Wednesday, October 06, 2010
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West Nile virus surveillance program continues

Report dead or dying birds

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[October 06, 2010]  Even though it's autumn, mosquitoes can remain active when temperatures are above 60 degrees F, and activity will usually persist until the first hard frost. Therefore, when it comes to the threat of West Nile virus, we are not out of the woods. The Logan County Department of Public Health reminds everyone to take precautions to eliminate breeding areas around your home and to avoid mosquito bites.

Precautions to prevent mosquitoes include:
  • Avoid being outdoors when mosquitoes are most active, especially between dusk and dawn. Use prevention methods whenever mosquitoes are present.

  • When outdoors, wear shoes and socks, long pants and a long-sleeved shirt, and apply insect repellent that includes DEET, picaridin or oil of lemon eucalyptus according to label instructions. Contact a physician before using repellents on infants.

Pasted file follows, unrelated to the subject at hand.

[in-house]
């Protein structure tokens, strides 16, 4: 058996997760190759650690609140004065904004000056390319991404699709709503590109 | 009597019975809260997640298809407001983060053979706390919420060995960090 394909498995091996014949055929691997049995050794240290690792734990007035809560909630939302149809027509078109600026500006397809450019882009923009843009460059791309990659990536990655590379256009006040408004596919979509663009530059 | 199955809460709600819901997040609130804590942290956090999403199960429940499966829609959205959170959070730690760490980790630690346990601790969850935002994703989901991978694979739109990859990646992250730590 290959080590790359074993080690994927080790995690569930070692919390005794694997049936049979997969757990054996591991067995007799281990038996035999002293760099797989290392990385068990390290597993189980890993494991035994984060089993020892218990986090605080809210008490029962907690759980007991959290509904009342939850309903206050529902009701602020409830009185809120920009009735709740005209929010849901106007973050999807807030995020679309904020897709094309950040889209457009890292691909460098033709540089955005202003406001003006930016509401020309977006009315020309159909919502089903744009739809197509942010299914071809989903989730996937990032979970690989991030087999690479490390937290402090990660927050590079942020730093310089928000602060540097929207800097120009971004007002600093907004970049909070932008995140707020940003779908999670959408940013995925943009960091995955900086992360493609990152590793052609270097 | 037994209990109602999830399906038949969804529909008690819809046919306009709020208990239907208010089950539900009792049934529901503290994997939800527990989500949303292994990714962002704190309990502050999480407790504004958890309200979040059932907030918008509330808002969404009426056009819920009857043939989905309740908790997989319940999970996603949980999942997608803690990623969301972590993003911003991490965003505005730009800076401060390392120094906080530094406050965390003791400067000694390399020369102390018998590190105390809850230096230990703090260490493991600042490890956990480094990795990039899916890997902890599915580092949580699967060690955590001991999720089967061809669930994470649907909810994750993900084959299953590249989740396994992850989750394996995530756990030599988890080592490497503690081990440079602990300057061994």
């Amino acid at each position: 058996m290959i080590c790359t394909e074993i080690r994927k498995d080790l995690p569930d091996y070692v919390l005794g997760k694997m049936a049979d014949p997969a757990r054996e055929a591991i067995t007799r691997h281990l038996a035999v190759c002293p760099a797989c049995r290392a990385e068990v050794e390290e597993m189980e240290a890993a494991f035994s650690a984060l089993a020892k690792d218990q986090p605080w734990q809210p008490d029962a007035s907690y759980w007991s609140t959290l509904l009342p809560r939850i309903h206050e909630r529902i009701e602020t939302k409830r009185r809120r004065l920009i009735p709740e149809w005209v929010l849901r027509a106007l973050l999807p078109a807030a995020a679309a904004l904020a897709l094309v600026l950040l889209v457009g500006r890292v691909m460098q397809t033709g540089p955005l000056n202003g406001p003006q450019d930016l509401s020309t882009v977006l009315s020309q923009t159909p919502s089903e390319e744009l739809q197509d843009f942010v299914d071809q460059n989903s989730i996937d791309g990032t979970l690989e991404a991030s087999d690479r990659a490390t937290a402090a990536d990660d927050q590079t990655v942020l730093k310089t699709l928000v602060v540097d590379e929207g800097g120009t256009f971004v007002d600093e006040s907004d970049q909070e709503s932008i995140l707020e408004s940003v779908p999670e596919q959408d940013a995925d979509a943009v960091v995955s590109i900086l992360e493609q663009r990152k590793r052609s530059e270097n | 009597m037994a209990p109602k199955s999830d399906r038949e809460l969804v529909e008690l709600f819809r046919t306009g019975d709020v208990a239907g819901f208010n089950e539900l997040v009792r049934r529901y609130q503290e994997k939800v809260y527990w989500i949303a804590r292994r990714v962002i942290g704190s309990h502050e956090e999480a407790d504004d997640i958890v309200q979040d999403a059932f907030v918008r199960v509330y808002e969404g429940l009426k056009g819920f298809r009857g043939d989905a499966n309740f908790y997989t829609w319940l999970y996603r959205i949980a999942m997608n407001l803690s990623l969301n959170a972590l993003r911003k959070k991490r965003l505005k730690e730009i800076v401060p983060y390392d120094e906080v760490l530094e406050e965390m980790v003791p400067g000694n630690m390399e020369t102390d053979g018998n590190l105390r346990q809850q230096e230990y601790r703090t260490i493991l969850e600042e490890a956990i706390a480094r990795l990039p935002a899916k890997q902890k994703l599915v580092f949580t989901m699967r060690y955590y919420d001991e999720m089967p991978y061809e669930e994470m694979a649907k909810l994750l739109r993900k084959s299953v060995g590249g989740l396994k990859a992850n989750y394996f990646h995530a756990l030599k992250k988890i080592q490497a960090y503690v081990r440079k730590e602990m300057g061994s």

• Make sure doors and windows have tight-fitting screens. Repair or replace screens that might have tears or other openings. Try to keep doors and windows shut, especially at night.

  • Eliminate all sources of standing water that can support mosquito breeding, including water in birdbaths, ponds, flowerpots, wading pools, old tires and other receptacles. Contact your local municipal government or the Logan County Department of Public Health to report areas of stagnant water in roadside ditches, flooded yards and similar locations that may produce mosquitoes.

The health department is still monitoring for mosquito activity and will continue to do so until Oct. 15. Monitoring includes the collection and submittal of dead birds to the state laboratory for West Nile virus testing.

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The Logan County Department of Public Health would appreciate your help. If you observe a dead or dying bird, please contact the department to see if the bird is eligible for testing. Eligible birds must meet various conditions and can include crows, blue jays, robins and other perching birds that appear to have died of natural causes within the previous 24 hours.

For further information, contact the Logan County Department of Public Health at 217-735-2317.

[Text from file received from the Logan County Department of Public Health]

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